After a consultation with the veterinarian overseeing his case, she told us what we really needed to hear...that it was ok to let him go. We had been prepared to do this but weren't sure if we had done enough or given Cash the time his body needed to recover. His quality of life had greatly declined. Weims want to be out stalking squirrels and birds, not cooped up inside laying down all day. Cash had three fourth-year vet students care for him during the course of his stay at the hospital. They were all phenomenal
! Never once did we feel as though Cash was a burden on them. To show our appreciation we would always buy a box of donuts from the fancy donut shop in town for each girl and her rotation-mates. It was certainly a team effort to take care of Cash. He became a bit of a celebrity at the hospital, right up through the receptionists. Everyone loved him and was pulling for him. With the exception of two or three days, we visited Cash in the hospital every day he wasn't home with us. The vet students were so patient and professional about accommodating our schedules and keeping us updated on his treatments and progress.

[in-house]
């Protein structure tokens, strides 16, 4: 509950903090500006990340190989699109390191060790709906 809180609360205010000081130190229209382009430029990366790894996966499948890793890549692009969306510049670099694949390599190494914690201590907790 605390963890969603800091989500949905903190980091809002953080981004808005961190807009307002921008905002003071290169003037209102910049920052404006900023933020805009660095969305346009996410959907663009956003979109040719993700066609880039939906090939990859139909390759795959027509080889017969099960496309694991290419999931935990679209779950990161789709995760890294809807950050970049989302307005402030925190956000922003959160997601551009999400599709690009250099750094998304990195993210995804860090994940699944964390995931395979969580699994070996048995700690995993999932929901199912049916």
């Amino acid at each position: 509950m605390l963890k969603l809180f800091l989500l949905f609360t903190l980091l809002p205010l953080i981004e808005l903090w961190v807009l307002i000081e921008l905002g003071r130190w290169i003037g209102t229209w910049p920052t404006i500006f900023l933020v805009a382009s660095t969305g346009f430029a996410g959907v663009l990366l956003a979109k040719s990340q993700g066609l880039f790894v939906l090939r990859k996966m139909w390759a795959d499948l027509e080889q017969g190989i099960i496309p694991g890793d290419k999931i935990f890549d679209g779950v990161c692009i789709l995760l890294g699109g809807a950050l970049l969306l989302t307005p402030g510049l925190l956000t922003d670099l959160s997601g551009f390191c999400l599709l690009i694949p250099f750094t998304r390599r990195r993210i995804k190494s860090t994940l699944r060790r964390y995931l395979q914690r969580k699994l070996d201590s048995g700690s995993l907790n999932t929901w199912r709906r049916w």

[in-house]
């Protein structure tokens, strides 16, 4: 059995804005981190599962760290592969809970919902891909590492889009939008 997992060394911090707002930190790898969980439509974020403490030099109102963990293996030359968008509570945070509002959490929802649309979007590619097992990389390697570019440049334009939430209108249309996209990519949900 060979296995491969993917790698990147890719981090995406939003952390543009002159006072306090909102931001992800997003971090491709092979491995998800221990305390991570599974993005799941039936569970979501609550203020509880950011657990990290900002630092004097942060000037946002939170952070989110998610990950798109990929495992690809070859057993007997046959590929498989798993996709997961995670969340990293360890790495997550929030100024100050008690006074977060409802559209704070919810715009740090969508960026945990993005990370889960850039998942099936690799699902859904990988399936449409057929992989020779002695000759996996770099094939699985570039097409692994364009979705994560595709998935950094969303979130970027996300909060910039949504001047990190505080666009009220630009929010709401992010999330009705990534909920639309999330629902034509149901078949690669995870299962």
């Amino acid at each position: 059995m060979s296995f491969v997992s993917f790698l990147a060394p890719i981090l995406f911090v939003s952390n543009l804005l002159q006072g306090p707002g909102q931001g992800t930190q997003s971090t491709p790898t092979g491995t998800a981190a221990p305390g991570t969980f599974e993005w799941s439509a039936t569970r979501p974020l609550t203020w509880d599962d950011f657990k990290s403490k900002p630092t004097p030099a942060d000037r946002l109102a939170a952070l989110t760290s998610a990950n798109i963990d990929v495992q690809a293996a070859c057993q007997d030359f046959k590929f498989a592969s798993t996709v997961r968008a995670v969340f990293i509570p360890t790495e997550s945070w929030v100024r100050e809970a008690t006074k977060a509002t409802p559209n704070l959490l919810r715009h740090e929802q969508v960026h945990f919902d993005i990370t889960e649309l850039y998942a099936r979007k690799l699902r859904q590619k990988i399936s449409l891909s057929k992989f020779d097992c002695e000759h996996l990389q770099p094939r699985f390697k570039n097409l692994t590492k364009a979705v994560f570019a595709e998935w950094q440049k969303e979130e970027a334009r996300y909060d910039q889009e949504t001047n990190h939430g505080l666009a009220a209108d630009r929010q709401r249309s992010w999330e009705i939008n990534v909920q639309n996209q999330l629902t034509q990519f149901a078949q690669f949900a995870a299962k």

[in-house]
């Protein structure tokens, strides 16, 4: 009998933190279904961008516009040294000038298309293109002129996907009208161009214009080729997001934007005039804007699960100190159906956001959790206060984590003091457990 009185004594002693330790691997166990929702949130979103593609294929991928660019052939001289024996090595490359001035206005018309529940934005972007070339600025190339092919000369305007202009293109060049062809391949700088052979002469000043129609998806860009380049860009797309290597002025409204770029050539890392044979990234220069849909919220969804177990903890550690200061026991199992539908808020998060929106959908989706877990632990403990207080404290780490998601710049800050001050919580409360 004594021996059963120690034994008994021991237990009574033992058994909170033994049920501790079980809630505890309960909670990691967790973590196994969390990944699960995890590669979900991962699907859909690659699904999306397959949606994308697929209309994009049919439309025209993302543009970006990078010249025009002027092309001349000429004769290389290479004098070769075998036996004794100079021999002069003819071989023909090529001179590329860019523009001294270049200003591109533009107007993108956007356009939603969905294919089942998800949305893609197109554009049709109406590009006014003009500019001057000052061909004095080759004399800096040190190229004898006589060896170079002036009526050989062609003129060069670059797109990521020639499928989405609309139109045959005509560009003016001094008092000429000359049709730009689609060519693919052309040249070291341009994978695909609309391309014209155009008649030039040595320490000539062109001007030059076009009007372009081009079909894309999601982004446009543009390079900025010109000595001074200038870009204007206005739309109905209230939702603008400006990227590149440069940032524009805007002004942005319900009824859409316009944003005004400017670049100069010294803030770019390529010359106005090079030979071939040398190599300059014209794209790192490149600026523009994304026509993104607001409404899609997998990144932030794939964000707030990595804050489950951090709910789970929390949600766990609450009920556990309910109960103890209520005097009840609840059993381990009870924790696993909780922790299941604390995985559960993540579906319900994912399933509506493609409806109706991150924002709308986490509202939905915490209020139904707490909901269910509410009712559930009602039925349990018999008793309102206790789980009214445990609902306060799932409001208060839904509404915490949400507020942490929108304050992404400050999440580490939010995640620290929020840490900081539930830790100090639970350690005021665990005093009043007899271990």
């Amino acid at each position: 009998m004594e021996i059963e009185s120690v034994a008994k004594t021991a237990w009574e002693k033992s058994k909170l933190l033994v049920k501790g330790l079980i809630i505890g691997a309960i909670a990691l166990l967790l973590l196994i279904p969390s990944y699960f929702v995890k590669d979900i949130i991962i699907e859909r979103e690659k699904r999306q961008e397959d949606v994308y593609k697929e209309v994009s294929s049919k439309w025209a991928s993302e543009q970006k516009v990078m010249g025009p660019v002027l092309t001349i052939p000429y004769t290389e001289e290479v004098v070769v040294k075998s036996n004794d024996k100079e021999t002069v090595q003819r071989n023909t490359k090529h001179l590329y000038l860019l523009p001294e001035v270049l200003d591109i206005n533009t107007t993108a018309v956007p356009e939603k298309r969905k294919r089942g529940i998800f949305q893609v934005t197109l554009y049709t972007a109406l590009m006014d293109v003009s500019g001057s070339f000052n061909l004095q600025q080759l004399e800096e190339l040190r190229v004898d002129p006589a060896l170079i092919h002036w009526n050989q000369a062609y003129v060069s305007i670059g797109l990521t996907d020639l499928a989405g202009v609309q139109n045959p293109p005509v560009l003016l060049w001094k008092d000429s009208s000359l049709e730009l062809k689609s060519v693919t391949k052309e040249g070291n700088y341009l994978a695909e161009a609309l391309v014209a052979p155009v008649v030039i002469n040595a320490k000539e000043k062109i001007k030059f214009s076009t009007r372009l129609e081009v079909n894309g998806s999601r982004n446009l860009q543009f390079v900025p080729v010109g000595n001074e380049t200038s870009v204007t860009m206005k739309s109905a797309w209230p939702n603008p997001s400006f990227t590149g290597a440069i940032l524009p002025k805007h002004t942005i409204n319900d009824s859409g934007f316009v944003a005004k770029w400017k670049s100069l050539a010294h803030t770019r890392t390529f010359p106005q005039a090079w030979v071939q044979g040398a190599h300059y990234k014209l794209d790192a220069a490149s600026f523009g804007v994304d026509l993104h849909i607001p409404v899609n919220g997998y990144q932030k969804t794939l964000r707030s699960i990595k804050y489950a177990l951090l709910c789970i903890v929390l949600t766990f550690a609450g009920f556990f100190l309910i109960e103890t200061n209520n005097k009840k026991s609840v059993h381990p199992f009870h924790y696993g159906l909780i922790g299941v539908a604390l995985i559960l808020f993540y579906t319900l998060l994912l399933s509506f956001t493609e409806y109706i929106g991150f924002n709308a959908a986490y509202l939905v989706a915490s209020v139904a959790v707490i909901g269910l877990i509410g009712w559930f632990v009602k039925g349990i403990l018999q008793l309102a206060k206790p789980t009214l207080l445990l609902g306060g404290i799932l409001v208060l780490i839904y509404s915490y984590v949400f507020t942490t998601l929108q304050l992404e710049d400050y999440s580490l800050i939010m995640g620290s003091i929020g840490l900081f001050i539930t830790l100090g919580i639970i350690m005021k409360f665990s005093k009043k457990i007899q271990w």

Cash had a couple of stumbles along the way. Two weeks after the surgery, his anxiety caused him to lick himself a pretty nasty wound in his left bicep area that became quite infected. Packing it with sugar cleaned out the bacteria and a few staples later, he was good to go. Within the last 10 days, Cash developed some sores on the right side of his body, but we are not sure what caused them. They were not near pressure points, so we couldn't attribute them to bed sores. Maybe he picked up something in the ward at the hospital?